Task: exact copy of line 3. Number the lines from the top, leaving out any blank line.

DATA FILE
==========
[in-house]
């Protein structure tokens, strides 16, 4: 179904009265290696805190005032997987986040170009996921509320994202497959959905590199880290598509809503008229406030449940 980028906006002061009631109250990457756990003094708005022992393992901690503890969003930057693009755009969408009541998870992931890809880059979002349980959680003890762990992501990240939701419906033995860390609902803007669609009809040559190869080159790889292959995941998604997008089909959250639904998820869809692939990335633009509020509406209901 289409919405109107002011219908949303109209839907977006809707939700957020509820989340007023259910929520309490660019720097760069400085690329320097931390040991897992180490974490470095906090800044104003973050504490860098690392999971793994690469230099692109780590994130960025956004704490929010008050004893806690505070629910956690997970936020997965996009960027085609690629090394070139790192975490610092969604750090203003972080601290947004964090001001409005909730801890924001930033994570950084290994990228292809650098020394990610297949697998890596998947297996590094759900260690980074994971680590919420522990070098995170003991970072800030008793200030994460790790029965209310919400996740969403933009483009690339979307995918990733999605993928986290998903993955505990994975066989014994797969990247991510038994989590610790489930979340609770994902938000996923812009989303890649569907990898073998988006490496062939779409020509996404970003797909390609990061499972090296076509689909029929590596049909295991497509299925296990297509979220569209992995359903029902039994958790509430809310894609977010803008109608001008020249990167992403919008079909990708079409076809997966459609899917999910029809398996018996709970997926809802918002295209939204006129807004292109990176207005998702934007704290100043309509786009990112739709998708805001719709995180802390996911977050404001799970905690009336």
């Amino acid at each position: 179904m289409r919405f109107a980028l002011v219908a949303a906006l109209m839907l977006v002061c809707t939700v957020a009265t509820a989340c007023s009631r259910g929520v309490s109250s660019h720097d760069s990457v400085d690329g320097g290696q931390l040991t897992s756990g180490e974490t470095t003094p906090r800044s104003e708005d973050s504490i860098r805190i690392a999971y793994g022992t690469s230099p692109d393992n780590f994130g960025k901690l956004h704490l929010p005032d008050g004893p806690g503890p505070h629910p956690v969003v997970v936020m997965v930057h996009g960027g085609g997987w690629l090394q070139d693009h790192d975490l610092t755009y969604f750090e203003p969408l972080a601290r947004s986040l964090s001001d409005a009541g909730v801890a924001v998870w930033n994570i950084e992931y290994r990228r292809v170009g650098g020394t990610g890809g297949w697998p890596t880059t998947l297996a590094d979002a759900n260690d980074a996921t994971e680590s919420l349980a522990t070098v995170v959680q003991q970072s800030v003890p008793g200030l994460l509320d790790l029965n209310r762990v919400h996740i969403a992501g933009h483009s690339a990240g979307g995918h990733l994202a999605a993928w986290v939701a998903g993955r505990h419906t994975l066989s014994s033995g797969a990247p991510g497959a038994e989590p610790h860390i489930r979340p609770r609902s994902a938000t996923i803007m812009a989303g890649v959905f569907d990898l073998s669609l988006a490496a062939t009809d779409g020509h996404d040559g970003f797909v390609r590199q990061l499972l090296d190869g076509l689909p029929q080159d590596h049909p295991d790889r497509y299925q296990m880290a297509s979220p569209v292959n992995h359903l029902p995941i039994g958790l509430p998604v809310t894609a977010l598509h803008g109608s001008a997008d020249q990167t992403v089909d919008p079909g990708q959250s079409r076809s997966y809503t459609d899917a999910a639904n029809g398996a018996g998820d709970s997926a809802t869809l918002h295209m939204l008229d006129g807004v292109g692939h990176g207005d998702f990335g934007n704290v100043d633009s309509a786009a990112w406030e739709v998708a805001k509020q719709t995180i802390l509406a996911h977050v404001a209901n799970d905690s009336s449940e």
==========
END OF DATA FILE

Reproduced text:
């Amino acid at each position: 179904m289409r919405f109107a980028l002011v219908a949303a906006l109209m839907l977006v002061c809707t939700v957020a009265t509820a989340c007023s009631r259910g929520v309490s109250s660019h720097d760069s990457v400085d690329g320097g290696q931390l040991t897992s756990g180490e974490t470095t003094p906090r800044s104003e708005d973050s504490i860098r805190i690392a999971y793994g022992t690469s230099p692109d393992n780590f994130g960025k901690l956004h704490l929010p005032d008050g004893p806690g503890p505070h629910p956690v969003v997970v936020m997965v930057h996009g960027g085609g997987w690629l090394q070139d693009h790192d975490l610092t755009y969604f750090e203003p969408l972080a601290r947004s986040l964090s001001d409005a009541g909730v801890a924001v998870w930033n994570i950084e992931y290994r990228r292809v170009g650098g020394t990610g890809g297949w697998p890596t880059t998947l297996a590094d979002a759900n260690d980074a996921t994971e680590s919420l349980a522990t070098v995170v959680q003991q970072s800030v003890p008793g200030l994460l509320d790790l029965n209310r762990v919400h996740i969403a992501g933009h483009s690339a990240g979307g995918h990733l994202a999605a993928w986290v939701a998903g993955r505990h419906t994975l066989s014994s033995g797969a990247p991510g497959a038994e989590p610790h860390i489930r979340p609770r609902s994902a938000t996923i803007m812009a989303g890649v959905f569907d990898l073998s669609l988006a490496a062939t009809d779409g020509h996404d040559g970003f797909v390609r590199q990061l499972l090296d190869g076509l689909p029929q080159d590596h049909p295991d790889r497509y299925q296990m880290a297509s979220p569209v292959n992995h359903l029902p995941i039994g958790l509430p998604v809310t894609a977010l598509h803008g109608s001008a997008d020249q990167t992403v089909d919008p079909g990708q959250s079409r076809s997966y809503t459609d899917a999910a639904n029809g398996a018996g998820d709970s997926a809802t869809l918002h295209m939204l008229d006129g807004v292109g692939h990176g207005d998702f990335g934007n704290v100043d633009s309509a786009a990112w406030e739709v998708a805001k509020q719709t995180i802390l509406a996911h977050v404001a209901n799970d905690s009336s449940e």